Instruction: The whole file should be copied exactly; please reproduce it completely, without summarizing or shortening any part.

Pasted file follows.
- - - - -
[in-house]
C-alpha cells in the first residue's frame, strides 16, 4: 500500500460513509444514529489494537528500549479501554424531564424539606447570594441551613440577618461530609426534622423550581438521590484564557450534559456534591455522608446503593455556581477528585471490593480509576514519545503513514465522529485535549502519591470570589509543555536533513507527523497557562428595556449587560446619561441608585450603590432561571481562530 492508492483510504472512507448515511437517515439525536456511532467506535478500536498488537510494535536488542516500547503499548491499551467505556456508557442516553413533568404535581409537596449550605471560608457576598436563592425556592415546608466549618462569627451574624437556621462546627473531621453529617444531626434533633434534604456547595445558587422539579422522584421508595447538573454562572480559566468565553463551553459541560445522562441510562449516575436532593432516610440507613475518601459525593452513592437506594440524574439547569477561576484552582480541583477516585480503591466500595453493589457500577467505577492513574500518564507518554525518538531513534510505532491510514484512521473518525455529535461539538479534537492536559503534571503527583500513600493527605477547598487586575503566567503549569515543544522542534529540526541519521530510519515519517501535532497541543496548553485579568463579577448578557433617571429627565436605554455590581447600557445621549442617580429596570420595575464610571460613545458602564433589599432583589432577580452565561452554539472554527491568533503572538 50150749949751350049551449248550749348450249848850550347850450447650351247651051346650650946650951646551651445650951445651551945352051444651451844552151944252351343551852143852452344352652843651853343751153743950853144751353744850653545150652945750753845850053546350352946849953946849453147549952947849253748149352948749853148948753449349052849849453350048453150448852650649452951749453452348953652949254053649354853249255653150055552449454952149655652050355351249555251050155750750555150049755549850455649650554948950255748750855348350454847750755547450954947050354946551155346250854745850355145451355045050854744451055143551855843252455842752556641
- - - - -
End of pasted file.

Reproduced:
[in-house]
C-alpha cells in the first residue's frame, strides 16, 4: 500500500460513509444514529489494537528500549479501554424531564424539606447570594441551613440577618461530609426534622423550581438521590484564557450534559456534591455522608446503593455556581477528585471490593480509576514519545503513514465522529485535549502519591470570589509543555536533513507527523497557562428595556449587560446619561441608585450603590432561571481562530 492508492483510504472512507448515511437517515439525536456511532467506535478500536498488537510494535536488542516500547503499548491499551467505556456508557442516553413533568404535581409537596449550605471560608457576598436563592425556592415546608466549618462569627451574624437556621462546627473531621453529617444531626434533633434534604456547595445558587422539579422522584421508595447538573454562572480559566468565553463551553459541560445522562441510562449516575436532593432516610440507613475518601459525593452513592437506594440524574439547569477561576484552582480541583477516585480503591466500595453493589457500577467505577492513574500518564507518554525518538531513534510505532491510514484512521473518525455529535461539538479534537492536559503534571503527583500513600493527605477547598487586575503566567503549569515543544522542534529540526541519521530510519515519517501535532497541543496548553485579568463579577448578557433617571429627565436605554455590581447600557445621549442617580429596570420595575464610571460613545458602564433589599432583589432577580452565561452554539472554527491568533503572538 50150749949751350049551449248550749348450249848850550347850450447650351247651051346650650946650951646551651445650951445651551945352051444651451844552151944252351343551852143852452344352652843651853343751153743950853144751353744850653545150652945750753845850053546350352946849953946849453147549952947849253748149352948749853148948753449349052849849453350048453150448852650649452951749453452348953652949254053649354853249255653150055552449454952149655652050355351249555251050155750750555150049755549850455649650554948950255748750855348350454847750755547450954947050354946551155346250854745850355145451355045050854744451055143551855843252455842752556641